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5029 The-art-of-self-nurture

The art of self nurture

The art of self nurture

While you may know a great deal about nurturing others, advancing or even recognizing - your own needs may not be second nature. Women spend a larger percentage of their waking hours nurturing others than men do.

Whether women work outside the home or not, studies suggest they average more time tending house and loved ones. If you’re a woman, odds are that you provide the emotional glue that holds relationships and families together. You remember the birthday cards, pick up the phone to offer help or support when someone’s sick, and do much of the work or coordination of services involved in caring for those in need of assistance, the elderly and the children. Our society expects women to be self- sacrificing. Your own needs may take a back seat and putting yourself first is seen as “selfishness”.  

For men, society places great emphasis on getting ahead. As the saying goes, when the game ends, he who has the most toys wins. This attitude can encourage a single-minded focus on career to the detriment of other activities, including family. Men are discouraged from indulging their nurturing side.

Just as women are pressed to give to others, men are pushed toward the receiving end. That creates imbalances and potential sources of distress for both sexes. If you’re a woman, you may not feel comfortable taking time to rejuvenate yourself. If you’re a man, you may not have much practice creating your own nurturing habits and, like your female counterpart you may feel uneasy doing so. Clearly, women and men can benefit from learning to focus on themselves in rejuvenating ways.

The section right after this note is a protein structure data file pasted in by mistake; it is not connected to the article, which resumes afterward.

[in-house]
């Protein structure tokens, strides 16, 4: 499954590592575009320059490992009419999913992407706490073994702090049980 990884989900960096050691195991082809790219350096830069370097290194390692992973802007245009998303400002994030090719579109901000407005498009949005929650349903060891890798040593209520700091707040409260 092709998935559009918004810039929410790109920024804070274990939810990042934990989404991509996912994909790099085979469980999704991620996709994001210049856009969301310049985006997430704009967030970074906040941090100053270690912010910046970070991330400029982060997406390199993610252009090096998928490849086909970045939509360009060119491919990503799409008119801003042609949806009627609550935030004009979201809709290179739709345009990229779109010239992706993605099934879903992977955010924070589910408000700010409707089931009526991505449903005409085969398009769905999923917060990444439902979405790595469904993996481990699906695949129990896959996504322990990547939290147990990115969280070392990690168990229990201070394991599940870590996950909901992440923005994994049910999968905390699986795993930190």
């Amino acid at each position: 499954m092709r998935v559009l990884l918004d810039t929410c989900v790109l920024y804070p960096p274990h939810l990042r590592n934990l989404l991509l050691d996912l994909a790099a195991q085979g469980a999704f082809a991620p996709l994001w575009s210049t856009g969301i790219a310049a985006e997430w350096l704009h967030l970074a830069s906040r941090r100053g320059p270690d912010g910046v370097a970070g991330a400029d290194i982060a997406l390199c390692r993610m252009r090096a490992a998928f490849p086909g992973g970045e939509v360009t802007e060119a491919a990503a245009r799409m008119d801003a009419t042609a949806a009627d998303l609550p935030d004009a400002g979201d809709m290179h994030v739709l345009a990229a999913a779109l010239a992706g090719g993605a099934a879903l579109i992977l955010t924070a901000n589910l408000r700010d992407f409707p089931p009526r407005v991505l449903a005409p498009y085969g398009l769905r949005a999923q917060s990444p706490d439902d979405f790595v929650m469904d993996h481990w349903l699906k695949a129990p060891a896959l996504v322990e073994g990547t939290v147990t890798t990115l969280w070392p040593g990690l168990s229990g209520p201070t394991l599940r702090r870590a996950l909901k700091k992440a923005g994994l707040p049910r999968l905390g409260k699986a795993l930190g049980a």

The art of self-nurture is not a simple technique. The spark you gain from nurturing your imagination, career, relationships, or spiritual side boosts the healing effects of other stress-relief techniques. Having not spent too much time nurturing yourself over the years, you may not even know where to begin.

Here are some tips:

Men: Take yourself to a proper barber once a month; get a haircut and a professional shave. Have a massage whenever you can – it’s great for stress relief. Take a few hours off work to spend time with your kids –surprise them. They’ll love it and you’ll feel great. Turn the mobile phone off for a few hours on the weekends. It reduces stress and lets the family know you’re really paying attention to them. Learn to cook- it is extremely relaxing and a new skill always makes you feel good.

Women: Make time for a beauty treatment or a massage at least once a month. Get someone to take care of the kids and make a “date” with yourself, where you take yourself to lunch, buy a new outfit, or just sit in the garden and relax.

Make bath time “me” time – use fragrant oils, candles – and turn all noises off for an hour. Give yourself the bigger piece of the orange or apple for a change.

Self-nurturing may take a little while to get used to, especially if your focus has always been on others. But it is vital that you take care of yourself, or you may not even be there when the others need you.

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